Bipolar transurethral resection of the prostate offers an economic benefit compared with monopolar TURP that follows from the clinical differences between the two procedures, concluded investigators who presented their findings at the 2017 Western Section of the AUA annual meeting in Vancouver, BC.
Bipolar transurethral resection of the prostate (TURP) offers an economic benefit compared with monopolar TURP that follows from the clinical differences between the two procedures, concluded investigators who presented their findings at the 2017 Western Section of the AUA annual meeting in Vancouver, BC.
“Results of a number of clinical studies demonstrate the effectiveness of bipolar TURP and show that compared with monopolar TURP, the bipolar procedure is associated with lower rates of complications, including TUR syndrome, blood transfusions, and clot retention,” said senior author Christina L. Cool, MPH, manager of Life Sciences Consulting at Baker Tilly Virchow Krause, New York.
“To our knowledge, however, ours is the first U.S. cost analysis comparing bipolar and monopolar TURP, and its results show that bipolar TURP clearly provides cost savings. Technology such as bipolar TURP that improves care quality while reducing cost is inarguably a win for providers, payers, and patients.”
Cool and colleagues at Baker Tilly conducted the cost analysis using data extracted from the Medicare Inpatient and Outpatient Standard Analytic Files. It included 416 bipolar and 539 monopolar TURP procedures performed at 34 hospitals across the United States from January 2014 to September 2015. Equal representation of bipolar and monopolar physicians was selected from each geographic region.
The results showed that the bipolar procedure was associated with a per-patient savings of $668 when comparing its average total cost with that of monopolar TURP ($4,308 vs. $4,976). When the model excluded hospitals with substantially higher costs compared to the average, the average total cost per patient was $1,100 less for bipolar TURP compared with the monopolar procedure ($3,657 vs. $4,756).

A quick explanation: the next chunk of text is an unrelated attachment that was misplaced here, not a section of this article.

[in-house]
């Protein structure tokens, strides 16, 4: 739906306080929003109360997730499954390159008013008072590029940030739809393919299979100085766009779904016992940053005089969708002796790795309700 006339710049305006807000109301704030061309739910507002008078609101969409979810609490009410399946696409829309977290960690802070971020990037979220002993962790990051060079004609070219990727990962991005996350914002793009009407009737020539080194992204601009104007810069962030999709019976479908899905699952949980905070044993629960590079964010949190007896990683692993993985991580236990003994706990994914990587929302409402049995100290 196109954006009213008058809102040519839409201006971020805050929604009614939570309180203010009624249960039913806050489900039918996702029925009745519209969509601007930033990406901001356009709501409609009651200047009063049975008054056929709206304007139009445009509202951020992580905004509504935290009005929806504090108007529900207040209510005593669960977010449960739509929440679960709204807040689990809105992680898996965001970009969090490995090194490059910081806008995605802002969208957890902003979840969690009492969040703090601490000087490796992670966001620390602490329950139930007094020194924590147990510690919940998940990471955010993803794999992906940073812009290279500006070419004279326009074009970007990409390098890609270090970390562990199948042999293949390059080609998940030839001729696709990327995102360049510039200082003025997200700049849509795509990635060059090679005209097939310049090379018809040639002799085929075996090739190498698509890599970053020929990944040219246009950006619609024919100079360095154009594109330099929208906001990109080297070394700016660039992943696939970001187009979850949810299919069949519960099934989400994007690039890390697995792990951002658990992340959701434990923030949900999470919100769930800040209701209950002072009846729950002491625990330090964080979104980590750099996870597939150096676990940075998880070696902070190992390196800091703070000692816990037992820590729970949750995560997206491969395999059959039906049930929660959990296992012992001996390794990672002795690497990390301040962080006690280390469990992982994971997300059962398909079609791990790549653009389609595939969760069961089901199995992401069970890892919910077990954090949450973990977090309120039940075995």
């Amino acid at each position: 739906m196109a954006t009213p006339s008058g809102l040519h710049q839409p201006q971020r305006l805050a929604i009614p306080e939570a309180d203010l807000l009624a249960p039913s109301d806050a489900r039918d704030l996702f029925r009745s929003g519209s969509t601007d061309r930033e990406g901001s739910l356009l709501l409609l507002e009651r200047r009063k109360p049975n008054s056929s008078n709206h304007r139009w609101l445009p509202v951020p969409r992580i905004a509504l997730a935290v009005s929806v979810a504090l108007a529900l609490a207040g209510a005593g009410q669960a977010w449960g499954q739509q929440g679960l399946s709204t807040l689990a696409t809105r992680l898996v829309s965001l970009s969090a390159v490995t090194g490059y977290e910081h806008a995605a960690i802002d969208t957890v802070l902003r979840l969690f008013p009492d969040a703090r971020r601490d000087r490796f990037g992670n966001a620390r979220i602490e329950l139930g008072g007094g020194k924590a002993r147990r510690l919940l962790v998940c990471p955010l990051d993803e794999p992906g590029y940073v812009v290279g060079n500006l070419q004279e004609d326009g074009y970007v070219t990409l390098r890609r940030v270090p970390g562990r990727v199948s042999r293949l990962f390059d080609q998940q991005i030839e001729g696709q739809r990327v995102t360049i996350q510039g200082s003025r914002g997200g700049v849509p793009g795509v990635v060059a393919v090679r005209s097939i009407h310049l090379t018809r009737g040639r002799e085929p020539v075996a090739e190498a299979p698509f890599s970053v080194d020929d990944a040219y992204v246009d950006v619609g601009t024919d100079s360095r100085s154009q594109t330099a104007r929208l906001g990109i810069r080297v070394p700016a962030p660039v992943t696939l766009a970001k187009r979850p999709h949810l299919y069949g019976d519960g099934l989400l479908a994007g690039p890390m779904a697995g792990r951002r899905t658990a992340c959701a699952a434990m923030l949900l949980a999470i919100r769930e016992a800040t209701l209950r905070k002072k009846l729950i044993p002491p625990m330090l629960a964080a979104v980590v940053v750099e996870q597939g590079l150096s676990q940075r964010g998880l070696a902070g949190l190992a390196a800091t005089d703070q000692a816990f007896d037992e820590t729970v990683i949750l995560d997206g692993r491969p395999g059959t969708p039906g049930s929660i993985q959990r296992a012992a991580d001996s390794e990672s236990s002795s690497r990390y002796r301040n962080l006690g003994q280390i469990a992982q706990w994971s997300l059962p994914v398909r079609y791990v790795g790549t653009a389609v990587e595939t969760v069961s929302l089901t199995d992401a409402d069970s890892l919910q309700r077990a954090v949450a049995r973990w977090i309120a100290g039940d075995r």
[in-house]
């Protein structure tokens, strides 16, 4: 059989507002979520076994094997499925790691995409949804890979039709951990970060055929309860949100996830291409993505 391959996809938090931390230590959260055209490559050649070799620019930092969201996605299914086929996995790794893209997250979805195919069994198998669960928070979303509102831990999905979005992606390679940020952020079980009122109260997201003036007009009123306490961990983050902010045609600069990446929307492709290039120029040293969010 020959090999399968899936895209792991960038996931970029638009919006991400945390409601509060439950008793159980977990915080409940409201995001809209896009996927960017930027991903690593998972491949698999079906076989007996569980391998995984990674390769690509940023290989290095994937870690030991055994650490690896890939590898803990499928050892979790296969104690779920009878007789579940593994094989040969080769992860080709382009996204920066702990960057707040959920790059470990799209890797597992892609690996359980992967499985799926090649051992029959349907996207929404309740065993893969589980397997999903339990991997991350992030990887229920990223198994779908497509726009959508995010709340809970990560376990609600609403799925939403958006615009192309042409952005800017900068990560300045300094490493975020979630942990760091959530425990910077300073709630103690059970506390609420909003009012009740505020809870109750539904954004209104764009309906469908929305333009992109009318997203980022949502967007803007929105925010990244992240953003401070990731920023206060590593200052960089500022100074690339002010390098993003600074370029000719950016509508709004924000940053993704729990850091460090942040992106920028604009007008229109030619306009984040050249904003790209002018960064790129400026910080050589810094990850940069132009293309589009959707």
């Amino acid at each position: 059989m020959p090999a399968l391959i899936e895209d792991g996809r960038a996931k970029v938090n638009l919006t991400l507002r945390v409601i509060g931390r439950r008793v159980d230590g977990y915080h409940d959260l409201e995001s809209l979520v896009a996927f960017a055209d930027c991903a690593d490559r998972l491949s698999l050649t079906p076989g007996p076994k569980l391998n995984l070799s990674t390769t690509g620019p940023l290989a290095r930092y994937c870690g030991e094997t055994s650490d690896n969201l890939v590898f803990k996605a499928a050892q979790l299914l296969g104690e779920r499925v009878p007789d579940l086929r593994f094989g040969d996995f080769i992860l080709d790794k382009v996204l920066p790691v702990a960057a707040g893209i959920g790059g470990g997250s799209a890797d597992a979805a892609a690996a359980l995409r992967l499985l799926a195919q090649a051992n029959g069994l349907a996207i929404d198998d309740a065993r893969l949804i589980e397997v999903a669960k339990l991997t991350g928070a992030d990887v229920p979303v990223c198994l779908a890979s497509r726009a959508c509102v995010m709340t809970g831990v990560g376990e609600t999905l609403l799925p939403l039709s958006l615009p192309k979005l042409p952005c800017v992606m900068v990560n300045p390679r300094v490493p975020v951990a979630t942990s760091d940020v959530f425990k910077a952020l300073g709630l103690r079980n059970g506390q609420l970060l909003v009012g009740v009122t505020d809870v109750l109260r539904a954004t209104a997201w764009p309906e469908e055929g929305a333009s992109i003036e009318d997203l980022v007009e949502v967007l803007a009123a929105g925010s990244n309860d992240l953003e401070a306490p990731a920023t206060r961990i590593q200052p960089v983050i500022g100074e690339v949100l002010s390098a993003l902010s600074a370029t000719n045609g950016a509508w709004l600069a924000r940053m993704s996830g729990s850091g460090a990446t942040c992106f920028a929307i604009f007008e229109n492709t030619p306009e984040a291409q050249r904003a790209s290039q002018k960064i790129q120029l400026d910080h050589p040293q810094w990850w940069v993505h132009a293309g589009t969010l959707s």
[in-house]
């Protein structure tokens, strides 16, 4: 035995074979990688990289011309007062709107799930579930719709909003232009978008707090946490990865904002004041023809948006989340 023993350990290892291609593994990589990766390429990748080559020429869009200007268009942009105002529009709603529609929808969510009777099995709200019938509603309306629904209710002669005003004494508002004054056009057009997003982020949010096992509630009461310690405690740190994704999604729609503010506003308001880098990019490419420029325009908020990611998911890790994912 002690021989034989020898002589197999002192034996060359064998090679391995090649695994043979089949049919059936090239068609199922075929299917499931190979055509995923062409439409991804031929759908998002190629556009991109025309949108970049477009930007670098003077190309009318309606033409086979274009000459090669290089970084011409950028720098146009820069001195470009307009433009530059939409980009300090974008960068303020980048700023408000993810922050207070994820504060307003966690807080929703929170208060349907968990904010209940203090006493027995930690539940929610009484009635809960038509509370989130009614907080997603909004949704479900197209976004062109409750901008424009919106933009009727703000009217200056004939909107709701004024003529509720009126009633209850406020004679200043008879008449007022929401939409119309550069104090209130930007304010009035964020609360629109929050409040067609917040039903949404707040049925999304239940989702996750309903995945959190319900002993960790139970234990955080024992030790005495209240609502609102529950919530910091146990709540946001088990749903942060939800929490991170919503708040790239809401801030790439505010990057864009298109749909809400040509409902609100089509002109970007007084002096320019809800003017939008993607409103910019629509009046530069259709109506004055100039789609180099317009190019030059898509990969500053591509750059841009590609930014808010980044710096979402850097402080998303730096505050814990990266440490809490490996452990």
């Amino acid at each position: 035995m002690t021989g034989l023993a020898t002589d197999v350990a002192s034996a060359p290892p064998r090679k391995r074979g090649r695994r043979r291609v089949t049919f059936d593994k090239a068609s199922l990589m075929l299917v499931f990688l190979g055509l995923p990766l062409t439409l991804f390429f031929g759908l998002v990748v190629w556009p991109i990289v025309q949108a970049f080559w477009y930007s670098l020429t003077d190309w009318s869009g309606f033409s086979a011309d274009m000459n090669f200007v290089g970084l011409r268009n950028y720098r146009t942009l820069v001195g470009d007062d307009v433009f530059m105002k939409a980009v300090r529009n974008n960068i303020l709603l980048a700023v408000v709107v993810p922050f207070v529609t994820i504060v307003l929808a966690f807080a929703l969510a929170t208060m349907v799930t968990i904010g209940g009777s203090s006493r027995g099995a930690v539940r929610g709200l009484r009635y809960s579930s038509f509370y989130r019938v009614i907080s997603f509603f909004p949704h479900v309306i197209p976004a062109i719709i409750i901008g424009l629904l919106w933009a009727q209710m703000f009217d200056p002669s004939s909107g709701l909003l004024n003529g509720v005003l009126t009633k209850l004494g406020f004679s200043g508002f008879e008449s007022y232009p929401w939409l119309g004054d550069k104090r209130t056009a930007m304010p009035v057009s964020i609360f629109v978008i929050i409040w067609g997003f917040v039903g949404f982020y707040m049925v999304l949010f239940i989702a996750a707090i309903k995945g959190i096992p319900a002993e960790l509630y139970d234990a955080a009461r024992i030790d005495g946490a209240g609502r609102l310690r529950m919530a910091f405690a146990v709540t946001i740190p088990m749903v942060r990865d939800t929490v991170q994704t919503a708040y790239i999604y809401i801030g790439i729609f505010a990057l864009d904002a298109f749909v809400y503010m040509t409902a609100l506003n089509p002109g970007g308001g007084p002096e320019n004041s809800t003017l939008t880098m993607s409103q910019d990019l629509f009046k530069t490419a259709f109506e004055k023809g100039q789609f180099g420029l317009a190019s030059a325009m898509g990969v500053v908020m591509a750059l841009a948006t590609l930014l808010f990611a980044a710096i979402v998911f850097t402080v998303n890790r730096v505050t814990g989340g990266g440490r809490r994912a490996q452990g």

“The cost savings achieved with bipolar TURP per patient is really quite substantial when considered relative to the overall total cost of these procedures, and the potential savings to health care systems and society is considerable taking into account the number of TURP procedures that are performed annually,” Cool said.
Further analyses showed that numerous items contributed to the cost savings associated with the bipolar procedure. Bipolar TURP was performed significantly less often as an inpatient procedure compared with monopolar TURP (12.7% vs. 21.5%), which was important because overall index costs were 66% lower for outpatient versus inpatient cases. Cost breakdowns for inpatient cases showed total cost per patient was significantly lower for bipolar TURP than for monopolar TURP ($8,167 vs. $11,179). Main contributors to this difference were a significantly lower rate of intensive care unit admissions with bipolar TURP than with monopolar TURP (8% vs. 28%) as well as a significantly shorter inpatient hospital stay (3.5 vs. 5.0 days).
In addition, bipolar TURP conferred savings of between 22% and 48% in analyses of costs related to room and board, pharmacy, operating room, and laboratory.
There was no statistically significant difference in index outpatient costs between the bipolar and monopolar procedures when the analysis excluded “outlier hospitals,” defined as those with costs in the lower or upper quartiles.
Funding for the analysis was provided by Olympus Corporation of the Americas.
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